Eau de vie, eau-de-vie or aqua vitae is a colourless potent brandy made from fruit; the term is French for "water of life", which shows you that the French have a rather looser view of water, and life, than teetotallers. While brandies like cognac, armagnac, and calvados are aged in wood, giving them a rich flavour and colour, eau de vie distilled from fermented fruit juice and bottled without touching wood, resulting in an intense fruit flavour suspended in a clear liquid. The most famous types of eau de vie are grappa (made from grapes), kirsch (cherries), framboise (raspberries), poire william (pears), and slivovitz (plums).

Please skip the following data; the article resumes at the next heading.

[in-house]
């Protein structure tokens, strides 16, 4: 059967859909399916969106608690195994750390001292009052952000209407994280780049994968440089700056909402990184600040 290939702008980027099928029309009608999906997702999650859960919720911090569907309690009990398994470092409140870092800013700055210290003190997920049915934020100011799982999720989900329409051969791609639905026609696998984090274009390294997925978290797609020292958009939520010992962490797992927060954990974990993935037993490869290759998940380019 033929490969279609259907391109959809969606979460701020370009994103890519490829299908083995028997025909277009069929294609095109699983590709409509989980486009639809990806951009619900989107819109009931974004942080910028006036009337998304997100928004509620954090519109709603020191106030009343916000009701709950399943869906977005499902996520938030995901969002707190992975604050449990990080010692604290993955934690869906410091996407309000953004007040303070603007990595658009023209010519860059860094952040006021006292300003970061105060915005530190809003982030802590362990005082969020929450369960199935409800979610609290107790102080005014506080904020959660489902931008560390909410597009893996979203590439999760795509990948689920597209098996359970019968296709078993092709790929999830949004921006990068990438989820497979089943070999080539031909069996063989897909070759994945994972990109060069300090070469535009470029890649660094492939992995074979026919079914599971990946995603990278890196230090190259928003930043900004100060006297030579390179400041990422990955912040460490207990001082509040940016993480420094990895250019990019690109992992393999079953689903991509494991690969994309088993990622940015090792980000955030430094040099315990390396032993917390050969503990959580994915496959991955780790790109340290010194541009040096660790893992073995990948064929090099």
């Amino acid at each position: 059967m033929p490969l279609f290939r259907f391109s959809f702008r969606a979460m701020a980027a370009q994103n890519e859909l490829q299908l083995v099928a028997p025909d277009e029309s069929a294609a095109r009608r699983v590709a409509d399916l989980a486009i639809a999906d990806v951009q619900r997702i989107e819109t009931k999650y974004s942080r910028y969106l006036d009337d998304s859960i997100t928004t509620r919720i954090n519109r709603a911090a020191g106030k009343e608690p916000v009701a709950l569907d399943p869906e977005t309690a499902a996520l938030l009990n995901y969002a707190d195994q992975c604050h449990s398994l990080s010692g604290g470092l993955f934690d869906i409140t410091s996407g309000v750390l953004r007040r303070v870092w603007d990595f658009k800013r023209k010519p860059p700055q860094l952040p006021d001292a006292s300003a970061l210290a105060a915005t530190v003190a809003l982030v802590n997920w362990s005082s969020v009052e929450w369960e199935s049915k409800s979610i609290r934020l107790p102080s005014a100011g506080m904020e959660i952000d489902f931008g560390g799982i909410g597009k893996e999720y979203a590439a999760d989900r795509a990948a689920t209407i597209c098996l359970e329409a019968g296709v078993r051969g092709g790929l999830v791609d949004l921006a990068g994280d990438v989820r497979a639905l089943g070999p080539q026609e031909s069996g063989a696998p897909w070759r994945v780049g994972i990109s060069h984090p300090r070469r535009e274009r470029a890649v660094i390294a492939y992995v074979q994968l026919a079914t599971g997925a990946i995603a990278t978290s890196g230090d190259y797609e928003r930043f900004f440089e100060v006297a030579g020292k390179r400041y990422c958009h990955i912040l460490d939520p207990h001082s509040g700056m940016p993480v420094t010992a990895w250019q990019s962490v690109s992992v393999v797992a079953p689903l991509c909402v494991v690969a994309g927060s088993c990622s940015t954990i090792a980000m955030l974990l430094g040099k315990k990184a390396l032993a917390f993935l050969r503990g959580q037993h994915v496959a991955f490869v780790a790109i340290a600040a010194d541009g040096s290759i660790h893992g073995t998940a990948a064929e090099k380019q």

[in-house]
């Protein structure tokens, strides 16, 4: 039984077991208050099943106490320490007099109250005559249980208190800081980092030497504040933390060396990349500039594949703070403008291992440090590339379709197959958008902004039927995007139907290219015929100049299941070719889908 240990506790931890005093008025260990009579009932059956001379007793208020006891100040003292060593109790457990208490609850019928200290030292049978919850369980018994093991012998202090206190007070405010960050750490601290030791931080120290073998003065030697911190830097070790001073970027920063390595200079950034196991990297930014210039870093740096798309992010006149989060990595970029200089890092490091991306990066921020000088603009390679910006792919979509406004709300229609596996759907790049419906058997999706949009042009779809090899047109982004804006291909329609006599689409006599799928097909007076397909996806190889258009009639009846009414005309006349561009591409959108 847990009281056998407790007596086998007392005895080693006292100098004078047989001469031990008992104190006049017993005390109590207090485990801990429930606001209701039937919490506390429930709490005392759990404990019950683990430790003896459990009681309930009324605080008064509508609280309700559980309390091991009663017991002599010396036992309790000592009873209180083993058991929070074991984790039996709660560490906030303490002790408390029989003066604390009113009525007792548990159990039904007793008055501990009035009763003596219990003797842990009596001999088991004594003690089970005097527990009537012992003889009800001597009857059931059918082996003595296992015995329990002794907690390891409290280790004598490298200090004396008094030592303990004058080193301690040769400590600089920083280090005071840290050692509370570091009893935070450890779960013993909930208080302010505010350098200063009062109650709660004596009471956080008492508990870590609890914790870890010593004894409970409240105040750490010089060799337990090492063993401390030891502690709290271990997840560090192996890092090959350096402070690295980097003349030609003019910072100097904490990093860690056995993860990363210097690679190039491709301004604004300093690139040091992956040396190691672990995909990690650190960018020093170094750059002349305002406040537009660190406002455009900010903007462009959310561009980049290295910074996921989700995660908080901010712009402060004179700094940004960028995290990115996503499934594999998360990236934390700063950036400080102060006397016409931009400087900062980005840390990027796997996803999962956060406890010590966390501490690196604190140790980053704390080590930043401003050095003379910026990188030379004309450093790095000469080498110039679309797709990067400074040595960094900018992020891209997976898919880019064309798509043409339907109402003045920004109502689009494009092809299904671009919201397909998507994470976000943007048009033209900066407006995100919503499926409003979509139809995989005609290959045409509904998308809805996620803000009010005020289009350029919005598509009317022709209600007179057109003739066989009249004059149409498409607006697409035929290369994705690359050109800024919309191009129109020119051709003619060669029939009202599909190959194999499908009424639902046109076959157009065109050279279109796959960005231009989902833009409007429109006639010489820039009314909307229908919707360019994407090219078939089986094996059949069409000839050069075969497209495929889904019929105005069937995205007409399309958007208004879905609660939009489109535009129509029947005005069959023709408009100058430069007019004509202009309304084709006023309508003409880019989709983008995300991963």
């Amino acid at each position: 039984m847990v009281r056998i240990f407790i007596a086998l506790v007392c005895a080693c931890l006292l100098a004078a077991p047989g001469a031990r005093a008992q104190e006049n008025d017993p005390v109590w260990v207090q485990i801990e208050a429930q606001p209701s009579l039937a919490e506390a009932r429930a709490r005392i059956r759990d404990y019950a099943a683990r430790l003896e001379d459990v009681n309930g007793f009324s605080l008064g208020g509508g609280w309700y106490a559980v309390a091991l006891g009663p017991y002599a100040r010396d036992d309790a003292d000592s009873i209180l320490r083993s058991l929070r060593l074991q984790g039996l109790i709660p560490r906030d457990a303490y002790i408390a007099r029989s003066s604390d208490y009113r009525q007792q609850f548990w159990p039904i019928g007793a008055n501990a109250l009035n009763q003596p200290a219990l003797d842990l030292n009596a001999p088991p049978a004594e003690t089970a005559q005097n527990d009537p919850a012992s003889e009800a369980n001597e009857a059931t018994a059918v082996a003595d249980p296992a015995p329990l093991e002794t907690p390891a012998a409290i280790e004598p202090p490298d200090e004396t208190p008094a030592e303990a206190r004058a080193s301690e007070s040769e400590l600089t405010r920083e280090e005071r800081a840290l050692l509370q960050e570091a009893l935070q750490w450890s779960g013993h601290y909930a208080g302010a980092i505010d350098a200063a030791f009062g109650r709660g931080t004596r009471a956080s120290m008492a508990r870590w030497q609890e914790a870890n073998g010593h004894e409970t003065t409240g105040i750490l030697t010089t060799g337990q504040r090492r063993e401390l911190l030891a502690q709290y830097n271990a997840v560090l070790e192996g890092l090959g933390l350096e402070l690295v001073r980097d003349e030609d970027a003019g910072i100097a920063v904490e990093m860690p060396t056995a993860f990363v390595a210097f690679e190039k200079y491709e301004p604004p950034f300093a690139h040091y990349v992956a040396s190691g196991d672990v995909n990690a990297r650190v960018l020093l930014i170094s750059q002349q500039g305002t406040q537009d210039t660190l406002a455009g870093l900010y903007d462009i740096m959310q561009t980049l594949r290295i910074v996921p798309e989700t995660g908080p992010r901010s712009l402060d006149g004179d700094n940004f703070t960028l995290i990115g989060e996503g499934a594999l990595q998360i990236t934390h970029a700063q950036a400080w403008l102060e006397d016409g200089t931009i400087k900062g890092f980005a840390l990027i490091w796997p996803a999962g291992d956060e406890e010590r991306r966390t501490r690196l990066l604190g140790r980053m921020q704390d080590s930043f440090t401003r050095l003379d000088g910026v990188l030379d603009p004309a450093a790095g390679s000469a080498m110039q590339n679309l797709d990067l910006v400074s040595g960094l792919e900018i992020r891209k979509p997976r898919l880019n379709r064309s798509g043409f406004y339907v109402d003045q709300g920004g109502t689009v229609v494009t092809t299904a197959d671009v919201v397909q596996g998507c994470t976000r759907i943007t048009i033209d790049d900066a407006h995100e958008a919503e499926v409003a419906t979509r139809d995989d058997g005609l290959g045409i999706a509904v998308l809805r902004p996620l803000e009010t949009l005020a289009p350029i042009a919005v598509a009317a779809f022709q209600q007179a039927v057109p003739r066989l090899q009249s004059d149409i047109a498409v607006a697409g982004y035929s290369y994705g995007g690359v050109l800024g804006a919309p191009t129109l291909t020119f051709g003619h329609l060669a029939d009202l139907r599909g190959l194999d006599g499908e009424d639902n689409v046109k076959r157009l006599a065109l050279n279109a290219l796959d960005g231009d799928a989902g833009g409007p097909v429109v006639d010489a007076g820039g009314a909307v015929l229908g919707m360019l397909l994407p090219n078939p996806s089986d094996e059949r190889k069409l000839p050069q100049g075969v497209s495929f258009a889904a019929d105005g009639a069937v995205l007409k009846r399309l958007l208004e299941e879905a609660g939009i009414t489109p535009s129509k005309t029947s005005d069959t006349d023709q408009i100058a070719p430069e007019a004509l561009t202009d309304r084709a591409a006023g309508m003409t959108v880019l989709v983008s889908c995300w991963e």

Cletus the Foetus remarks that it's amazing how many liquors are named after "water" in general - like vodka, Russian for "little water" - or "water of life" specifically - whiskey, from the Irish uisge beatha. And garryowen reminds me of the existence of aquavit. Amazing indeed.

Eau` de vie" (?). [F., water of life; eau (L. aqua) water + de of + vie (L. vita) life.]

French name for brandy. Cf. Aqua vitae, under Aqua.



© Webster 1913.

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